Do you believe in life after death?
I believe that several fans of singing icon Cher have had such beliefs bolstered by events that occurred today on Twitter.
Former British Prime Minister Margaret Thatcher passed away today.
She was admired and derided in almost equal measure. Some adored how she assaulted entrenched British institutions with her handbag. Others thought she was a petty and divisive shopkeeper's daughter.
One Web site that espoused the latter view is called Is Thatcher Dead Yet? It rather looked forward to her passing to the Safeway in the sky.
So when her death was announced, it immediately created the hashtag #nowthatchersdead.
This gained some traction in Twitterworld. Sadly, though, some fans of the underrated actress and all-around shiny being read the hashtag a little too quickly.
Yes, they believed that Cher was dead.
Grief glittered the Twitterscape.
More Technically Incorrect
"RIP Cher, you were an amazing singer. Do you believe in life after love was one of the all time greats. #nowthatchersdead," tweeped Ryan Coburn.
Someone with the apposite handle @sexyghosts offered: "RIP CHER. Just saw the hashtag. Never was a fan myself but you've gotta respect her influence."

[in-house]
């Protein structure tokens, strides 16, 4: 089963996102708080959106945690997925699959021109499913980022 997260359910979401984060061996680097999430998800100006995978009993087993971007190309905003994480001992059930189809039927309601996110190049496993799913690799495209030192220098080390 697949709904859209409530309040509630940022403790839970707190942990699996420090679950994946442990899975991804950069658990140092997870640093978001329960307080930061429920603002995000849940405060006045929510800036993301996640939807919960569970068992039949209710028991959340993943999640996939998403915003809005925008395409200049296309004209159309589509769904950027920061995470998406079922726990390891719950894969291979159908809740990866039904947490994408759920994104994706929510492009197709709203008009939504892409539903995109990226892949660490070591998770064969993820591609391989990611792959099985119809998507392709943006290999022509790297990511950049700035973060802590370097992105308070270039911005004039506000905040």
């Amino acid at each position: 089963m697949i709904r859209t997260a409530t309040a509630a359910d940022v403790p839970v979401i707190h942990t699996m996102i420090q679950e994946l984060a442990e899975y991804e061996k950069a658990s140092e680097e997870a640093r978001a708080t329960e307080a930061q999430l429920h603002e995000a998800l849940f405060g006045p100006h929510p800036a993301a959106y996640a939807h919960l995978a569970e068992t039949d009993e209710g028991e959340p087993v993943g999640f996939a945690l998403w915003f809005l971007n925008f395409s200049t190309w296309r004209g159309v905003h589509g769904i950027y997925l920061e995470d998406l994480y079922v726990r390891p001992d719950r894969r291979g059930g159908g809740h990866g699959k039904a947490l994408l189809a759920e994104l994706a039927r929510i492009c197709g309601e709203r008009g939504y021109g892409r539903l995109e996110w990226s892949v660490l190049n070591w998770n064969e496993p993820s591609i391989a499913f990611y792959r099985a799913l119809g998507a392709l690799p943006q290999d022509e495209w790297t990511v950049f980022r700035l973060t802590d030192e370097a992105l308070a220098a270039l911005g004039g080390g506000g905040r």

There is, though, no limit to human imagination. For no sooner had people breathed a disco ball-sized sigh of relief that, as The Independent reports, some people thought perhaps Teri Hatcher was a "deadsperate" housewife.
Exalted minds also have taken to Twitter to express their fears for, well, civilization.
Michael Kirkeby, for example, mused: "Some people on Twitter think Cher's dead because of #nowthatchersdead hashtag. We give up on humanity. @wonderlandmag."
I refuse to be so downhearted. Indeed, I have just moseyed to Twitter and created the hashtag #nowthatchersalive.
I look forward to seeing what humanity makes of that and whether Cher will choose my new moniker as the name of her new worldwide tour.